On July 9, 1949, an instrument was executed by Southwest and the Taxpayer providing that as an inducement to and consideration for the joinder by Estate and its subsidiaries in the note to the bank, Southwest and the Taxpayer stipulated and agreed that Southwest was the primary obligor on the indebtedness to Investors and to the bank, that the Taxpayer would hold Estate and its subsidiaries harmless from liability and that the assets of Southwest and the Taxpayer should be exhausted before any of the assets of Estate or its subsidiaries were applied to any of the obligations. During the year 1949 most of Southwest's properties were sold and the proceeds were applied on its obligations, including interest to Investors and to the bank. On August 27, 1949, the Taxpayer entered into an agreement with Estate and its subsidiaries resulting in (1) the merger of the two subsidiaries into their parent, Estate, (2) the surrender by the Taxpayer of his stock in Estate, and (3) the agreement of Estate to pay the principal and interest of the Connecticut loan, the balance of the bank loan, the fee owing to Engel, and legal fees owing to two firms. These legal fees had been paid by one of the subsidiaries of Estate in connection with the several mortgage loans. Southwest was dissolved on December 28, 1949, with the Taxpayer, as sole stockholder, taking over its assets. He remained liable for its debts. Estate paid the obligations of Southwest which Estate had undertaken to discharge by its agreement with the Taxpayer. At the time of the agreements of July 9, 1949, and August 23, 1949, there was no reasonable prospect that Southwest would be able to reimburse the Taxpayer for a substantial part of the advances made by the Taxpayer and which he was obligated to make on behalf of Southwest.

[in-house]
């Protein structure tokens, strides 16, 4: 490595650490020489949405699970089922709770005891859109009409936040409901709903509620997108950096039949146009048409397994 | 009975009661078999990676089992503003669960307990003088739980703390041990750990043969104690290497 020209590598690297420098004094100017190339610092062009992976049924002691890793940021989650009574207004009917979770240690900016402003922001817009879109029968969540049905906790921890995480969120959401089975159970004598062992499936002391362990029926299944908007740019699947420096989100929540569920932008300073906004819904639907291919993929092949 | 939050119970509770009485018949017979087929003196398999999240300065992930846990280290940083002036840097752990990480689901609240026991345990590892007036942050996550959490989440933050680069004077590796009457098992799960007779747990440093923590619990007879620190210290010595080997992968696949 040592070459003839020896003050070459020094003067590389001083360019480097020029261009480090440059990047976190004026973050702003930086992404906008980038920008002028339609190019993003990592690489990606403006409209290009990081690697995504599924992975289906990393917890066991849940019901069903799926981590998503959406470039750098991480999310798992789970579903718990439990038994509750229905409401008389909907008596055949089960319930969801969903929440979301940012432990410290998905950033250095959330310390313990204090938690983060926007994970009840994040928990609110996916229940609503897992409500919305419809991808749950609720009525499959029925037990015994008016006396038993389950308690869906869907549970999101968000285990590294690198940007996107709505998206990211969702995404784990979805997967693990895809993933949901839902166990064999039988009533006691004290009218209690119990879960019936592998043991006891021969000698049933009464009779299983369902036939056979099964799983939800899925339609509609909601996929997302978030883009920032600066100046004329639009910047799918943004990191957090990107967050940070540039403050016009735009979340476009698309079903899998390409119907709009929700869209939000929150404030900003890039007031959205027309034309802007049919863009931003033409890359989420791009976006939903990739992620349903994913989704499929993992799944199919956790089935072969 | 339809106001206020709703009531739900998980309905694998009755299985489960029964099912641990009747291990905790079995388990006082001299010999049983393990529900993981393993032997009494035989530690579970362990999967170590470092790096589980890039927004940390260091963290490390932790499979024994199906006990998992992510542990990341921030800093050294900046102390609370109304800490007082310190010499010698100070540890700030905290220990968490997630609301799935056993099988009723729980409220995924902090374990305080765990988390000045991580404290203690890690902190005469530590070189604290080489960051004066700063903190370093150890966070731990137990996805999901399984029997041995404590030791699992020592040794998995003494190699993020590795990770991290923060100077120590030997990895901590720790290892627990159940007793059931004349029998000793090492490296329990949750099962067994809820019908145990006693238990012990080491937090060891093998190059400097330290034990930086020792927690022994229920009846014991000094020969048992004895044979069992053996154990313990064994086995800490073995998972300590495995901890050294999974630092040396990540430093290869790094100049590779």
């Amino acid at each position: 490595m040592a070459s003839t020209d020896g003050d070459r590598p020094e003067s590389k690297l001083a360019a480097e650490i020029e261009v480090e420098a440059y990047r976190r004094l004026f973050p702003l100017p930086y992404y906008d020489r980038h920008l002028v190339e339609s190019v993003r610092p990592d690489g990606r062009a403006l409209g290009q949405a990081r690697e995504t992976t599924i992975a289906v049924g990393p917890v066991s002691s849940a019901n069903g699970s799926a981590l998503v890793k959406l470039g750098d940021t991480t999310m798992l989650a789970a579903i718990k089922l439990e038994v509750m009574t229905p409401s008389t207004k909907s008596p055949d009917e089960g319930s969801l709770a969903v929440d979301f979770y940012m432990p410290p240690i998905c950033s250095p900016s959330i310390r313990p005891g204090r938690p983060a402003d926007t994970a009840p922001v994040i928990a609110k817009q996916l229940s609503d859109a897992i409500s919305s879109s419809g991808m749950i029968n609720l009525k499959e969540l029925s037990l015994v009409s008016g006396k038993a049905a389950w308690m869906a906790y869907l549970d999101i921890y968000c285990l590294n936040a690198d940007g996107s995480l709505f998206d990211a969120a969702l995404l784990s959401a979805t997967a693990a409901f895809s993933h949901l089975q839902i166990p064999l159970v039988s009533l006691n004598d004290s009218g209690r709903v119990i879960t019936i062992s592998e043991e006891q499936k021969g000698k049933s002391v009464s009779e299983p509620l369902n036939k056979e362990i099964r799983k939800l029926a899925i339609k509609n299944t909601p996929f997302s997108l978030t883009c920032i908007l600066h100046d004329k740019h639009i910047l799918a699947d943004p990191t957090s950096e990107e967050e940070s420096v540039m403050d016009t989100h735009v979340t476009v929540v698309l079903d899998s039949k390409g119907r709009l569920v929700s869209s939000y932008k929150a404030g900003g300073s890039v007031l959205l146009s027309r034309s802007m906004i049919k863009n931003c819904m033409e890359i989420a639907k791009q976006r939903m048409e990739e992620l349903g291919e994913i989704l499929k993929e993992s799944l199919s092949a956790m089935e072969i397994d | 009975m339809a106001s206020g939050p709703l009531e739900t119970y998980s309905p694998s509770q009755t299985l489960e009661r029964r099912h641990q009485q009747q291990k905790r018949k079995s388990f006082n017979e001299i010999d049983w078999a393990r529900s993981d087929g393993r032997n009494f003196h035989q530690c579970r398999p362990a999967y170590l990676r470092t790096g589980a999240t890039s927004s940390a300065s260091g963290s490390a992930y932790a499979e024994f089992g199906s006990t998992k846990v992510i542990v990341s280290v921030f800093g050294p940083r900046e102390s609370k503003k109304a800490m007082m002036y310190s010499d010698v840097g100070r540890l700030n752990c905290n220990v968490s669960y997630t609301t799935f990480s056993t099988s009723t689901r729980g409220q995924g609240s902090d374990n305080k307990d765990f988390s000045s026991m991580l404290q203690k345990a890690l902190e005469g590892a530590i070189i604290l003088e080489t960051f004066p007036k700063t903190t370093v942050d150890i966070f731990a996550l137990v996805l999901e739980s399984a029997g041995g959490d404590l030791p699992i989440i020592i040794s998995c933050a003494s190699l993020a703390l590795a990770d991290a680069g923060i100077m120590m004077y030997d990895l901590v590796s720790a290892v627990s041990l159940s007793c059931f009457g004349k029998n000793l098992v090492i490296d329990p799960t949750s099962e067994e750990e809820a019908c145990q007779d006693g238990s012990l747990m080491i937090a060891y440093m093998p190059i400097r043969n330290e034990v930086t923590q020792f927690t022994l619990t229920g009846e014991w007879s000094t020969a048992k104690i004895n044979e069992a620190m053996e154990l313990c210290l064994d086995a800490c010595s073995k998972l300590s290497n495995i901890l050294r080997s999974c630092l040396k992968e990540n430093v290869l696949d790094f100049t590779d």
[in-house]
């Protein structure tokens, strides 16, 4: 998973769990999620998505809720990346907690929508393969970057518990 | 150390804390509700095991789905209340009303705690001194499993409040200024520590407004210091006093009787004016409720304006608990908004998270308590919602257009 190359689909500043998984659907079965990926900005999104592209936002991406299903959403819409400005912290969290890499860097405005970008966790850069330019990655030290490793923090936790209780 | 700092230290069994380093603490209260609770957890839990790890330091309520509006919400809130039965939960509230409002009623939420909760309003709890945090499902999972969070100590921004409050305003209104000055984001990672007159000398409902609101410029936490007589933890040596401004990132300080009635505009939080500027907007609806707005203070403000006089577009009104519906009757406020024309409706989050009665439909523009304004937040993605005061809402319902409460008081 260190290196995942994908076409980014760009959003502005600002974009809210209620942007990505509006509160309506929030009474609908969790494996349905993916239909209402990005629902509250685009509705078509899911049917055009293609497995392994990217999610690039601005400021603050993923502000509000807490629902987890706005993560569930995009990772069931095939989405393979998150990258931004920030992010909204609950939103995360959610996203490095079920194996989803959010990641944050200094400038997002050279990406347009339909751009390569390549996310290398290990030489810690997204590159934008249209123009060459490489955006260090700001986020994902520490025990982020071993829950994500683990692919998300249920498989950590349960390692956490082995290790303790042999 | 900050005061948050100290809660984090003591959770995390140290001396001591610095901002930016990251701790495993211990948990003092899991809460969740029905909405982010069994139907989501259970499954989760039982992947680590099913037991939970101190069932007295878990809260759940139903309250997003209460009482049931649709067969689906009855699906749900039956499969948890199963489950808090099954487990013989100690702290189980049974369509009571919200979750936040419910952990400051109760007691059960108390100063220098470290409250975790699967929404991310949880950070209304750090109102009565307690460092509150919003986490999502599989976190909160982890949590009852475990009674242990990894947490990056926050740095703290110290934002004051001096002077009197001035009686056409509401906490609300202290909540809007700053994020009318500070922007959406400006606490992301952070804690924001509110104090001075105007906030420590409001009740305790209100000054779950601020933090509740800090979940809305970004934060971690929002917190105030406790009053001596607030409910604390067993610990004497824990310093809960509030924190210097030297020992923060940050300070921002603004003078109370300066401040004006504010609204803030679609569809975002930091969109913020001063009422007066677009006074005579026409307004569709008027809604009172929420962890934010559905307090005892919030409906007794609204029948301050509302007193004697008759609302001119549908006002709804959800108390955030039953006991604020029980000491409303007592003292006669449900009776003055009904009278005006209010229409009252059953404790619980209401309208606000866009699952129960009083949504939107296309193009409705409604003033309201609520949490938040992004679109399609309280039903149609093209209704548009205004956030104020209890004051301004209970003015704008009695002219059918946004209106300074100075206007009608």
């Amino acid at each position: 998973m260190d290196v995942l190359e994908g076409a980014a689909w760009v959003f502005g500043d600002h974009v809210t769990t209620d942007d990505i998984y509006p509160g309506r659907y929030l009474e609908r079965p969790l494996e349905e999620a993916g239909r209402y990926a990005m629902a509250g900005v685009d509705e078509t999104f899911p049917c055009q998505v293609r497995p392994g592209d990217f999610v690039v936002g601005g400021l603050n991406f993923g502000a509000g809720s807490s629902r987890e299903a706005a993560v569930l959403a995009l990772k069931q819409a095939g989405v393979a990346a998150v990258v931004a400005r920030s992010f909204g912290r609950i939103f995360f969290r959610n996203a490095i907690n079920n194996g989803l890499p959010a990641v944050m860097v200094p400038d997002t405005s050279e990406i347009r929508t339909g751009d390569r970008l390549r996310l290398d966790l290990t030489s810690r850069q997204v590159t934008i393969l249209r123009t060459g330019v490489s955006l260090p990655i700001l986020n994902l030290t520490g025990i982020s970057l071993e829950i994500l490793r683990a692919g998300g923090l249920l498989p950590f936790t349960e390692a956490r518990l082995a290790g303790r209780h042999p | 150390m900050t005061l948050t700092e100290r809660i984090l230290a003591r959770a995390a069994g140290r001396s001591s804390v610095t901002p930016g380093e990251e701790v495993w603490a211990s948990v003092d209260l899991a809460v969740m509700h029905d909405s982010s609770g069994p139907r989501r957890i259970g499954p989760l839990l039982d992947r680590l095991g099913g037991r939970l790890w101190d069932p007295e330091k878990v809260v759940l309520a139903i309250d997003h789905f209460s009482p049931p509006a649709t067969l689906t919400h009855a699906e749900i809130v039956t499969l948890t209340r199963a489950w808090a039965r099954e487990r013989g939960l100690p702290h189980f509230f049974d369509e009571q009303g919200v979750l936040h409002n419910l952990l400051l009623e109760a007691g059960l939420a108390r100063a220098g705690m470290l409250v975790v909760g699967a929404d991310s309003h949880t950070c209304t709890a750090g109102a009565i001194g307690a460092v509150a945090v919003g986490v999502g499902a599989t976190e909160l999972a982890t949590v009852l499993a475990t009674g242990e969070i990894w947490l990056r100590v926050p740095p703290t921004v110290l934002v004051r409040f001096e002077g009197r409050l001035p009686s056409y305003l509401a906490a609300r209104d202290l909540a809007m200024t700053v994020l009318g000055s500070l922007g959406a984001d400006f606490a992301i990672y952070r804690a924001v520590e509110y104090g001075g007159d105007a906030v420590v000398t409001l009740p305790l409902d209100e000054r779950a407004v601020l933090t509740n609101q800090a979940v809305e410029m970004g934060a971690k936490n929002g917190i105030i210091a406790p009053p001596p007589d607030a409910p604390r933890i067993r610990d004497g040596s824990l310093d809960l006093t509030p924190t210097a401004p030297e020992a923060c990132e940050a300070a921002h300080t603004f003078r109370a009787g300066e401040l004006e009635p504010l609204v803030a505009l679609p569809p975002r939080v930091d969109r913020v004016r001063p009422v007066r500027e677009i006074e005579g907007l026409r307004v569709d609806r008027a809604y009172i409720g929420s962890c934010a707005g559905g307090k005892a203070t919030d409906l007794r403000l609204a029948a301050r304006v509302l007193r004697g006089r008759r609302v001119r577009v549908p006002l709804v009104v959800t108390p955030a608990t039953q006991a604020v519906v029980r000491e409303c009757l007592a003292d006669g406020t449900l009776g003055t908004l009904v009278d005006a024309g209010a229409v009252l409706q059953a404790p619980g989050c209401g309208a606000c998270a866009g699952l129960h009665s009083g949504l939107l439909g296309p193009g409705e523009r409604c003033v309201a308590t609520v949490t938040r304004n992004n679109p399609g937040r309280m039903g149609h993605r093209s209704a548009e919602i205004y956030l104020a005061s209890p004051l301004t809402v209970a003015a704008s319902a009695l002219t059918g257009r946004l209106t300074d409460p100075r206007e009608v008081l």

The Tax Court had before it a number of controverted matters with respect to the Taxpayer's income tax liability for 1949. Of these we are called upon to review only the question whether the Taxpayer is entitled to deductions from ordinary income the interest on and the fees and expenses incident to the mortgages. These items, claimed as deductions, include the interest on the Connecticut loan, the fee due Engel, and the two items of legal fees, all of which were paid by Estate under its agreement with the Taxpayer. Included also was the expense incurred in procuring the Connecticut loan, the title insurance premium paid by the Taxpayer, and the legal fee which had been paid from the bank loan. These items aggregate $42,314.33. Also claimed as deductions are interest paid by Southwest to Investors in 1949 from the proceeds of sales, and interest paid to Investors in 1948 from the proceeds of the Connecticut loan which was paid in 1949 under the agreement with Estate. As to these, the Taxpayer states that when these obligations were incurred there was no reasonable prospect that Southwest would be able to discharge any substantial part of them and hence the Taxpayer, Nelson, should be treated as the principal obligor.